A U.S. basketball player playing in Ukraine had a harrowing journey to escape the now war-torn country and return to the States.
However, the Newark-born Lucky Jones made it back to his wife and four children with a riveting tale of tension in the Russia-Ukraine conflict.
“We didn’t see any bombs but by the time we were at the border (the Russian military) were already in the city we were living in,” Jones said to NJ.com.
From Baller To Refugee
The 28-year-old was one of the hundreds of refugees at the Ukraine-Romania border, trying to escape and narrowly finding refuge on the other side of war, especially as a Black man.
Jones was in the country after spending the last seven weeks playing for a professional organization within the Ukrainian Basketball SuperLeague.
“People were going to the grocery store and getting all the food, going to the borders, going to the medical facility to get medicine, going to the bank and taking out their money,” Jones said to CNN.
Former Robert Morris basketball player Lucky Jones is on his way home to the U.S. Jones was playing in the Ukrainian Basketball SuperLeague. After Russian missile attacks targeting locations in Ukraine, Jones fled the country & is expected to be back home later today
— Alby Oxenreiter (@albyox) February 26, 2022
Americans Fleeing The Ukraine
According to reports, Jones wasn’t the only American on the team. One of his teammates was former NBA player Toure’ Murry, who was also fleeing the western city of Ternipol, Ukraine, where he played for the professional basketball team BC Ternipol.
American player Joe Fustinger, Lithuanian teammate Dominykas Domarkas, and a Ukrainian woman also headed for Romania after first attempting to go through the Polish border.
According to reports, Jones and his teammates drove five hours in a normally 3.5-hour distance as casualties of standstill traffic. However, when Jones and his teammates walked the final few miles, they joined the more than 500 refugees already at the border.
Lucky Jones is out of Ukraine, for those wondering
— Chris Cappella (@C_Cappella) February 25, 2022
A Pivotal Moment
“We were on a long line — I’m talking about trucks on top of cars on top of trucks, people arguing, people fighting, police not trying to let us in; it was a mess,’’ Jones said to NJ.com.
According to reports, Marissa Jones, Lucky’s wife back in Maryland, got in touch with the U.S. Embassy to make them aware her husband was stuck in line at the border.
Unfortunately, Jones still had to wait ten hours before crossing the borderline.
“They didn’t care about none of that,’’ Jones continued to NJ.com. “They were letting about 5 to 10 people in every 30 minutes. It was 500 to 600 people at the border, and that’s not even including the people who were there before us.’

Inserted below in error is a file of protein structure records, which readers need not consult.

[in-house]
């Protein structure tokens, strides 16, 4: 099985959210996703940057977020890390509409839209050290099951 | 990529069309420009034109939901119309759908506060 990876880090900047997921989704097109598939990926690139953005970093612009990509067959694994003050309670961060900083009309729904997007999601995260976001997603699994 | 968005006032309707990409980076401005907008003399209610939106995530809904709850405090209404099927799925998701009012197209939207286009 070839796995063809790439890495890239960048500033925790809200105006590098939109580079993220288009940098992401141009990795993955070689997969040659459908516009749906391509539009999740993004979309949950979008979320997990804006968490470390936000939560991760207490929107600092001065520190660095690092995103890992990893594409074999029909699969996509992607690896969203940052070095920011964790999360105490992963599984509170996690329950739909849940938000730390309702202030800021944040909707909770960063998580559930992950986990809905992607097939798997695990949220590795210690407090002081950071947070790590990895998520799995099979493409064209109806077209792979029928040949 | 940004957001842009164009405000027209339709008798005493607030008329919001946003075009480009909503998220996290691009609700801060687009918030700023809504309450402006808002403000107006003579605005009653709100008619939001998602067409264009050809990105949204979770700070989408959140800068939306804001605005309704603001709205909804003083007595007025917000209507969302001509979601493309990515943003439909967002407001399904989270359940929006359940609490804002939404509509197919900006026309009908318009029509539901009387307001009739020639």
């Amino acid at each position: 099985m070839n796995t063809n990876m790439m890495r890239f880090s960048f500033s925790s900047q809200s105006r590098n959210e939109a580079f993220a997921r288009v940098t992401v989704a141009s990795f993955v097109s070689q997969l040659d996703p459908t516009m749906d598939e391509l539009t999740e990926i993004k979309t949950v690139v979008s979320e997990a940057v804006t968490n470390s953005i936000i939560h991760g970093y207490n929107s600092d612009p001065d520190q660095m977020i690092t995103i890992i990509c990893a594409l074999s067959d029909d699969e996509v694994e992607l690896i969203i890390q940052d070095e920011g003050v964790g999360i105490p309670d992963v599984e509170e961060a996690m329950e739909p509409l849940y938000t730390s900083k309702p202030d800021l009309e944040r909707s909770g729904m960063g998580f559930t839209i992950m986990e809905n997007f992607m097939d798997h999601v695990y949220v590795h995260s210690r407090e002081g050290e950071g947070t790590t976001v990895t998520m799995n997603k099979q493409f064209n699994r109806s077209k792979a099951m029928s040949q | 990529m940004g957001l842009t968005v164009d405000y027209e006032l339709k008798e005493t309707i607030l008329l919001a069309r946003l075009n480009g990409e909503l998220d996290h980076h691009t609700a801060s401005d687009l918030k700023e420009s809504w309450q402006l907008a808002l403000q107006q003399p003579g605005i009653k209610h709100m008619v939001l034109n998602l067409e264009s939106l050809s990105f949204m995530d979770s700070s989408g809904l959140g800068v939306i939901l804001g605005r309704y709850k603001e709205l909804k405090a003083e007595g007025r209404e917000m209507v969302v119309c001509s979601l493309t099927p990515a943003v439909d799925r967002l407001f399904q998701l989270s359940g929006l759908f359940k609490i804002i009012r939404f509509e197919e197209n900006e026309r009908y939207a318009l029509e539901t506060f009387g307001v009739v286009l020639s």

“It was one of the worst experiences I’ve ever had in my life.”
"He landed this morning & is back with his family. now we need to help him start a career maybe in coaching here." Bob Hurley yest. on former @RMU & St. Anthony's star Lucky Jones leaving #ukraine where he was playing & getting back to US safely. pic.twitter.com/H9rMnQYRKY
— Joe Favorito (@joefav) February 27, 2022
Jones and his convoy continued to Bucharest via a six-hour train ride to the capital, where they were able to fly three hours into Amsterdam. They had one more flight through Dublin, Ireland, and back into the United States.
There have been many reports and videos of Africans and Black people attempting to flee Ukraine being turned away from trains and borderlines.
African Ukrainian Exodus
With a reported 4,000 Nigerians studying abroad in Ukraine, Nigerian President Muhammadu Buhari tweeted that one group of students couldn’t enter Poland and instead detoured to Hungary.
UPDATE: President @MBuhari has approved the sum of $8.5 million to evacuate at least 5,000 Nigerians who are stranded as a result of the ongoing war between Russia and Ukraine, the Minister of State, Foreign Affairs, Amb. Zubairu Dada, announced this today, after the FEC meeting.
— Bashir Ahmad (@BashirAhmaad) March 2, 2022
Lucky Jones’ name may be a self-affirming testimony for his group of ball players turned warzone survivors.
More news from our partners:
“I Love Jerry Jones, I Love The Dallas Cowboys, But I Cannot Coach Pros” | Deion Sanders Sets Record Straight On “The Tonight Show”
New South Carolina Museum Is Built on the Ground Where Hundreds of Thousands of Africans First Landed In America as Captives
‘All of a Sudden, You’re Making Extreme Amounts of Money’: NBA Great Grant Hill Teaches Athletes How to Handle Their Money